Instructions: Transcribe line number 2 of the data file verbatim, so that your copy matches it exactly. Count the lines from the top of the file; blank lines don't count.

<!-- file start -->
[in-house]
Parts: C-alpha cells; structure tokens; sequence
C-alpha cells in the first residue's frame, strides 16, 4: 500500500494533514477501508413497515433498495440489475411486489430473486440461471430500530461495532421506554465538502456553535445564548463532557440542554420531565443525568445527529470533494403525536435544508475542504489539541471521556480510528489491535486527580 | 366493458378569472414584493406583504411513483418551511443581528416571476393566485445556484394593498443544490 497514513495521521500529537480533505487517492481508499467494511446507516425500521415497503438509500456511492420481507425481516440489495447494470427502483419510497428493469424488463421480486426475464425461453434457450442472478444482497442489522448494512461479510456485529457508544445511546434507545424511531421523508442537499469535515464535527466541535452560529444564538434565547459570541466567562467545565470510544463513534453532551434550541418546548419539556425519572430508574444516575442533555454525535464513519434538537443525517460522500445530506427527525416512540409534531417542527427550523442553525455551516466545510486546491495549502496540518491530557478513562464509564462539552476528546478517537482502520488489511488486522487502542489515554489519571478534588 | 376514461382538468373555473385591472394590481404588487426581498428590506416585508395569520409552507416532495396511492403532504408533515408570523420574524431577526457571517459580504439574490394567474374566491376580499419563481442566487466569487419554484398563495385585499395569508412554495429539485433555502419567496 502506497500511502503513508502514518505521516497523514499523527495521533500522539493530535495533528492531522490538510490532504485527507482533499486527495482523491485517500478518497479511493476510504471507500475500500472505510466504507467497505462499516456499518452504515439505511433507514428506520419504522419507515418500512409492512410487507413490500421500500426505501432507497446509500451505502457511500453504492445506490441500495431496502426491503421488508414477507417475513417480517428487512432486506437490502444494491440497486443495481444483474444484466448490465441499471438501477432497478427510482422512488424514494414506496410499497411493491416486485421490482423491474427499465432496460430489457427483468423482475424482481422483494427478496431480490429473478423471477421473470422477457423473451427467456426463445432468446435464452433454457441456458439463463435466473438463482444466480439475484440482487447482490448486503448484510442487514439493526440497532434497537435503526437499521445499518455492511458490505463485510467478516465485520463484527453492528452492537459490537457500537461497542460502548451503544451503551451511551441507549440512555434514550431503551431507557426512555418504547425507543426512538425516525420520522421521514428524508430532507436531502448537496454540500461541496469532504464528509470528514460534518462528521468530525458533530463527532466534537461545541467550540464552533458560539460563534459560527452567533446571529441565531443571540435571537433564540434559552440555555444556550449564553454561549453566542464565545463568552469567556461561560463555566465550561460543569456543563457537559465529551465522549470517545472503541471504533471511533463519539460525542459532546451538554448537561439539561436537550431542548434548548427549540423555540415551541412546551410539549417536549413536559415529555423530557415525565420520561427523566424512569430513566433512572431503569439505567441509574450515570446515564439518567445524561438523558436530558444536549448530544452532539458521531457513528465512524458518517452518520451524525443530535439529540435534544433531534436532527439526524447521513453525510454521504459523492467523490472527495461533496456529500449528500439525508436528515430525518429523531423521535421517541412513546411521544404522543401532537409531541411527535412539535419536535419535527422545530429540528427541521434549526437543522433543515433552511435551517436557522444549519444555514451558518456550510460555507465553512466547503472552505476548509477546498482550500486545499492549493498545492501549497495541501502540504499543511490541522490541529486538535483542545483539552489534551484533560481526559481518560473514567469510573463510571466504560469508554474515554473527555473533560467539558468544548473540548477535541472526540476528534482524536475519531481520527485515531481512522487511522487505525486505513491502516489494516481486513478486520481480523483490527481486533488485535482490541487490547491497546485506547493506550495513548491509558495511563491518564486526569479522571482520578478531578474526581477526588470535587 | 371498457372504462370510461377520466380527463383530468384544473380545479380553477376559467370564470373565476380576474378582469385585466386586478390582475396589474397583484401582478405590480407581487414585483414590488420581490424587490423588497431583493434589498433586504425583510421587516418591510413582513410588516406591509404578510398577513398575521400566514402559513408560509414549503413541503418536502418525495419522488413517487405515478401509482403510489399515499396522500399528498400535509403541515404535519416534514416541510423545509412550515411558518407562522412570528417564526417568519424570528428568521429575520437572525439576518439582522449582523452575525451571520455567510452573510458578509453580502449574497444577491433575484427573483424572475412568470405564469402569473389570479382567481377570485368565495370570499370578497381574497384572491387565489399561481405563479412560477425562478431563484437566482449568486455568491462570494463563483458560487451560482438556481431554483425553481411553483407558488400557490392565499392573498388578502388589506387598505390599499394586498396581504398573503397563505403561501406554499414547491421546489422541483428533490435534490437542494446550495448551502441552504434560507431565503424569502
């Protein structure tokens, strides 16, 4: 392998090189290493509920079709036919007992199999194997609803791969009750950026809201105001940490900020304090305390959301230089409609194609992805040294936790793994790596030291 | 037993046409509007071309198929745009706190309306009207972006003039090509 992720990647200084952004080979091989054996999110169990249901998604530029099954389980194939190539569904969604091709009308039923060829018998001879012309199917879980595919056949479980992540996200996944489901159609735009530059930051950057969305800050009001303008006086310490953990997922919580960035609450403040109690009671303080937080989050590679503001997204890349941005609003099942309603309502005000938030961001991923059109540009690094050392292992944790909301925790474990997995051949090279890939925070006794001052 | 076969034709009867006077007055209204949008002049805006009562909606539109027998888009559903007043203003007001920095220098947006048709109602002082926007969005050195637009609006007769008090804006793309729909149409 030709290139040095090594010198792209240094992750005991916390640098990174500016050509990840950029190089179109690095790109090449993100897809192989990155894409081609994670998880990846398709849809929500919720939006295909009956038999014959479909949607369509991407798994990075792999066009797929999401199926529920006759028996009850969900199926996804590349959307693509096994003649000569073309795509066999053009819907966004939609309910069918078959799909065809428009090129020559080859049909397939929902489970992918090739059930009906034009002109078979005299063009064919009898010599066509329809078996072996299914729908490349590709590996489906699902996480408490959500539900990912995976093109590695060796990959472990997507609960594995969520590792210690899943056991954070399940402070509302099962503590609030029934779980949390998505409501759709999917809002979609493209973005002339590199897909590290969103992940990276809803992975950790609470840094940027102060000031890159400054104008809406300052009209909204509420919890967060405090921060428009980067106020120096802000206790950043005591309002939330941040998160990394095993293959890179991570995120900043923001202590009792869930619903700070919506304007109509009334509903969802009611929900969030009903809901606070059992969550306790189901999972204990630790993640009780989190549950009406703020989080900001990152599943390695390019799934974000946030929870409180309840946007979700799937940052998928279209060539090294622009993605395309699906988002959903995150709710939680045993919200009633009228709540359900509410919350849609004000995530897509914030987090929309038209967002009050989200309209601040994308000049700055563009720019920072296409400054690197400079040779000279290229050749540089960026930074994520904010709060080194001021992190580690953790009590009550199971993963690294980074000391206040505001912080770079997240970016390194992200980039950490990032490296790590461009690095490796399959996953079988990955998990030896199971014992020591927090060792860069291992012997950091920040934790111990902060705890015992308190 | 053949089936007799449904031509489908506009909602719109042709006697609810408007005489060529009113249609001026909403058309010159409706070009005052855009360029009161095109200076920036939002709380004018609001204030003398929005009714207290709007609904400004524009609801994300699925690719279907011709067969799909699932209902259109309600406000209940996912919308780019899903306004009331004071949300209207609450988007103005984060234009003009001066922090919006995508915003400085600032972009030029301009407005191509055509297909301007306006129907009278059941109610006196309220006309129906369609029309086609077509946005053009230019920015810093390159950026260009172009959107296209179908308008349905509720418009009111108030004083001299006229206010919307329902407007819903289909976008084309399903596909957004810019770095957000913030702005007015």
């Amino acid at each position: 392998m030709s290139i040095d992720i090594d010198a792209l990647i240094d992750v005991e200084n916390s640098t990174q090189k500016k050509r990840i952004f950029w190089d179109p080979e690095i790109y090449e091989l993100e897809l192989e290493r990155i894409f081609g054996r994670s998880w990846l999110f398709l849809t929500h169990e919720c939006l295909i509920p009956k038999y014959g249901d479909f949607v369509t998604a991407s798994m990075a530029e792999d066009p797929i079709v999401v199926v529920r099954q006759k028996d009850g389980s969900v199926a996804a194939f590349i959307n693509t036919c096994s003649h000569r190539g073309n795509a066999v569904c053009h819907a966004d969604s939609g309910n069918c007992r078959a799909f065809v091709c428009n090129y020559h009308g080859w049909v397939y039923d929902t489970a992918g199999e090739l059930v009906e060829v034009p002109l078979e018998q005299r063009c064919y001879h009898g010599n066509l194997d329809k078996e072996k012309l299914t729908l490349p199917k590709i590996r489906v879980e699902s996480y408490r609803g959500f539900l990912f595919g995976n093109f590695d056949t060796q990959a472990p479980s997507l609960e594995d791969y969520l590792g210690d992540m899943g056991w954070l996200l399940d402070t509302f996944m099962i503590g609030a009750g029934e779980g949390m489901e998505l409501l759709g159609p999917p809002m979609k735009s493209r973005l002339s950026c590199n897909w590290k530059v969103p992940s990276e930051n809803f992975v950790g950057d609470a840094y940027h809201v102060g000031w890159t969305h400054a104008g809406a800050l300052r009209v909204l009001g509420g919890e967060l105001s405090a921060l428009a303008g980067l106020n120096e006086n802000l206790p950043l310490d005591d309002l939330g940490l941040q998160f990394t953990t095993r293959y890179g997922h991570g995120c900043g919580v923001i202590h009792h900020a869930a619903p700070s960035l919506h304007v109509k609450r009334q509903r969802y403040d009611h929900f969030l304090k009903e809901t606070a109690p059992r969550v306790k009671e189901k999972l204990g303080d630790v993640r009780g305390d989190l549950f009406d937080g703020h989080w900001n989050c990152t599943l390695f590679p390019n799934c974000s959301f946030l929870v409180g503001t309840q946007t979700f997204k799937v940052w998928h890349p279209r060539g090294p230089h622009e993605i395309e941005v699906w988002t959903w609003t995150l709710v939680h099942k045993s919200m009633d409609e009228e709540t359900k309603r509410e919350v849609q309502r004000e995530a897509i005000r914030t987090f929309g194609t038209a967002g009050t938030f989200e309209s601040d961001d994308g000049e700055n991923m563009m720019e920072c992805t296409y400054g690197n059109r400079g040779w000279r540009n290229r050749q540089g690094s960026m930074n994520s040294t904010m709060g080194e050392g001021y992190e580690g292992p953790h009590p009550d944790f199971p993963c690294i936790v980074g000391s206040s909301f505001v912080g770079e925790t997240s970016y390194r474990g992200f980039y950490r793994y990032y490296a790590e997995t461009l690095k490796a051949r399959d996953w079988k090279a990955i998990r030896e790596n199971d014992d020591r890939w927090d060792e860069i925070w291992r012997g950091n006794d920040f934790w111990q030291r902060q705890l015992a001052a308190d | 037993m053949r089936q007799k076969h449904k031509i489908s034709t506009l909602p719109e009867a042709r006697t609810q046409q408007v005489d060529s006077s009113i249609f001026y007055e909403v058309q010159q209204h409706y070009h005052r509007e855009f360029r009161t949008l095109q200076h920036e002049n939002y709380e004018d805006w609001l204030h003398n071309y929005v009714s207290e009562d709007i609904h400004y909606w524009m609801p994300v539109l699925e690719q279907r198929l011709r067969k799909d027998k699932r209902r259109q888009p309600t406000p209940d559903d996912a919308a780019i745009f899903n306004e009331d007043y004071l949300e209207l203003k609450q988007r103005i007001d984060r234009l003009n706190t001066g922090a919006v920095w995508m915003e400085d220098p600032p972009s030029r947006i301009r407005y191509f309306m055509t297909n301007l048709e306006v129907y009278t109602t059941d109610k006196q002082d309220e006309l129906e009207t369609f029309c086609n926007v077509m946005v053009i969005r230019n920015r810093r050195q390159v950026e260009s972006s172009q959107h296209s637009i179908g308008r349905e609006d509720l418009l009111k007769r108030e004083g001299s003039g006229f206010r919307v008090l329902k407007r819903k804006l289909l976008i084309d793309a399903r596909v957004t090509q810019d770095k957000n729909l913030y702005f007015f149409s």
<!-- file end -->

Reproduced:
Parts: C-alpha cells; structure tokens; sequence